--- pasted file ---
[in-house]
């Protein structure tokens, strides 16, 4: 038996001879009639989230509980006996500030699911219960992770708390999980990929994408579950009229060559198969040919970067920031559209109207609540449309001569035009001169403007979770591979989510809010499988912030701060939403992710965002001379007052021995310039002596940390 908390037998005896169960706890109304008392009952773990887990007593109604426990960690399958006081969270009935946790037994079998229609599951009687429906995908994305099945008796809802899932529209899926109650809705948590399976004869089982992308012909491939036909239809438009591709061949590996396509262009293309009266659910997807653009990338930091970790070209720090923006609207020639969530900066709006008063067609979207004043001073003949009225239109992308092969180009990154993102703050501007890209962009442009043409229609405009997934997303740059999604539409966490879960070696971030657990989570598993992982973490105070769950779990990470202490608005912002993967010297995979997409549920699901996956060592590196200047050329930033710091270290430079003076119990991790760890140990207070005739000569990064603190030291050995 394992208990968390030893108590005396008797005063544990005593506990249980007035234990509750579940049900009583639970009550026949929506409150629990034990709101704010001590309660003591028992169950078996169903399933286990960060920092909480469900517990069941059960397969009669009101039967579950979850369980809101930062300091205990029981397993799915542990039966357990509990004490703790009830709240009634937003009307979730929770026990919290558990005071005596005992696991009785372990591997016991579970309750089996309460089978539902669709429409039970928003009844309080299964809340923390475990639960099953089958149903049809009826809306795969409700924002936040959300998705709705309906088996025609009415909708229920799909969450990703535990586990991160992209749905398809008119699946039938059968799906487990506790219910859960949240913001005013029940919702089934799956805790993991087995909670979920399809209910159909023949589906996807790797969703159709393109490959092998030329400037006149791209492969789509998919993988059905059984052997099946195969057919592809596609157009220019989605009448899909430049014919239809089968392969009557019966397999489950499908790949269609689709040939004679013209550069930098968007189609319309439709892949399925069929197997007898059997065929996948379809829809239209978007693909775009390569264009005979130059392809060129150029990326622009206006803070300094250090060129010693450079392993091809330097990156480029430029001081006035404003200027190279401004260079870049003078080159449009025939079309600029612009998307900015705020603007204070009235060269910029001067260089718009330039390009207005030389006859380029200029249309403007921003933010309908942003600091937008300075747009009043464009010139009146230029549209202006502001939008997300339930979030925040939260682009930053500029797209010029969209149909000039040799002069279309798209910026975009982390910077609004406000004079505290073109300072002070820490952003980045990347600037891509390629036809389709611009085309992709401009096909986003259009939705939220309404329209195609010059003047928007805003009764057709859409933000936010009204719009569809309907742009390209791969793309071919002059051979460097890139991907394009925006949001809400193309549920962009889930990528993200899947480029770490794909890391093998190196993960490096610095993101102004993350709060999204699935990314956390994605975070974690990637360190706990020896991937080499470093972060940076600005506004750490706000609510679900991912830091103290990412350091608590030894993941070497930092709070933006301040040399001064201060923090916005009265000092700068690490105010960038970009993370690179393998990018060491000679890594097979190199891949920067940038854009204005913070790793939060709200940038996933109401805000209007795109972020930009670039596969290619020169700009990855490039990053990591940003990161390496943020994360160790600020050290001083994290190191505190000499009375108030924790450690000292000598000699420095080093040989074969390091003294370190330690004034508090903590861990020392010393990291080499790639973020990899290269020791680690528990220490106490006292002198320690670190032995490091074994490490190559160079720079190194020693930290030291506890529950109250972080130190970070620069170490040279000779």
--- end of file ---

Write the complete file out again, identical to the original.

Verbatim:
[in-house]
């Protein structure tokens, strides 16, 4: 038996001879009639989230509980006996500030699911219960992770708390999980990929994408579950009229060559198969040919970067920031559209109207609540449309001569035009001169403007979770591979989510809010499988912030701060939403992710965002001379007052021995310039002596940390 908390037998005896169960706890109304008392009952773990887990007593109604426990960690399958006081969270009935946790037994079998229609599951009687429906995908994305099945008796809802899932529209899926109650809705948590399976004869089982992308012909491939036909239809438009591709061949590996396509262009293309009266659910997807653009990338930091970790070209720090923006609207020639969530900066709006008063067609979207004043001073003949009225239109992308092969180009990154993102703050501007890209962009442009043409229609405009997934997303740059999604539409966490879960070696971030657990989570598993992982973490105070769950779990990470202490608005912002993967010297995979997409549920699901996956060592590196200047050329930033710091270290430079003076119990991790760890140990207070005739000569990064603190030291050995 394992208990968390030893108590005396008797005063544990005593506990249980007035234990509750579940049900009583639970009550026949929506409150629990034990709101704010001590309660003591028992169950078996169903399933286990960060920092909480469900517990069941059960397969009669009101039967579950979850369980809101930062300091205990029981397993799915542990039966357990509990004490703790009830709240009634937003009307979730929770026990919290558990005071005596005992696991009785372990591997016991579970309750089996309460089978539902669709429409039970928003009844309080299964809340923390475990639960099953089958149903049809009826809306795969409700924002936040959300998705709705309906088996025609009415909708229920799909969450990703535990586990991160992209749905398809008119699946039938059968799906487990506790219910859960949240913001005013029940919702089934799956805790993991087995909670979920399809209910159909023949589906996807790797969703159709393109490959092998030329400037006149791209492969789509998919993988059905059984052997099946195969057919592809596609157009220019989605009448899909430049014919239809089968392969009557019966397999489950499908790949269609689709040939004679013209550069930098968007189609319309439709892949399925069929197997007898059997065929996948379809829809239209978007693909775009390569264009005979130059392809060129150029990326622009206006803070300094250090060129010693450079392993091809330097990156480029430029001081006035404003200027190279401004260079870049003078080159449009025939079309600029612009998307900015705020603007204070009235060269910029001067260089718009330039390009207005030389006859380029200029249309403007921003933010309908942003600091937008300075747009009043464009010139009146230029549209202006502001939008997300339930979030925040939260682009930053500029797209010029969209149909000039040799002069279309798209910026975009982390910077609004406000004079505290073109300072002070820490952003980045990347600037891509390629036809389709611009085309992709401009096909986003259009939705939220309404329209195609010059003047928007805003009764057709859409933000936010009204719009569809309907742009390209791969793309071919002059051979460097890139991907394009925006949001809400193309549920962009889930990528993200899947480029770490794909890391093998190196993960490096610095993101102004993350709060999204699935990314956390994605975070974690990637360190706990020896991937080499470093972060940076600005506004750490706000609510679900991912830091103290990412350091608590030894993941070497930092709070933006301040040399001064201060923090916005009265000092700068690490105010960038970009993370690179393998990018060491000679890594097979190199891949920067940038854009204005913070790793939060709200940038996933109401805000209007795109972020930009670039596969290619020169700009990855490039990053990591940003990161390496943020994360160790600020050290001083994290190191505190000499009375108030924790450690000292000598000699420095080093040989074969390091003294370190330690004034508090903590861990020392010393990291080499790639973020990899290269020791680690528990220490106490006292002198320690670190032995490091074994490490190559160079720079190194020693930290030291506890529950109250972080130190970070620069170490040279000779």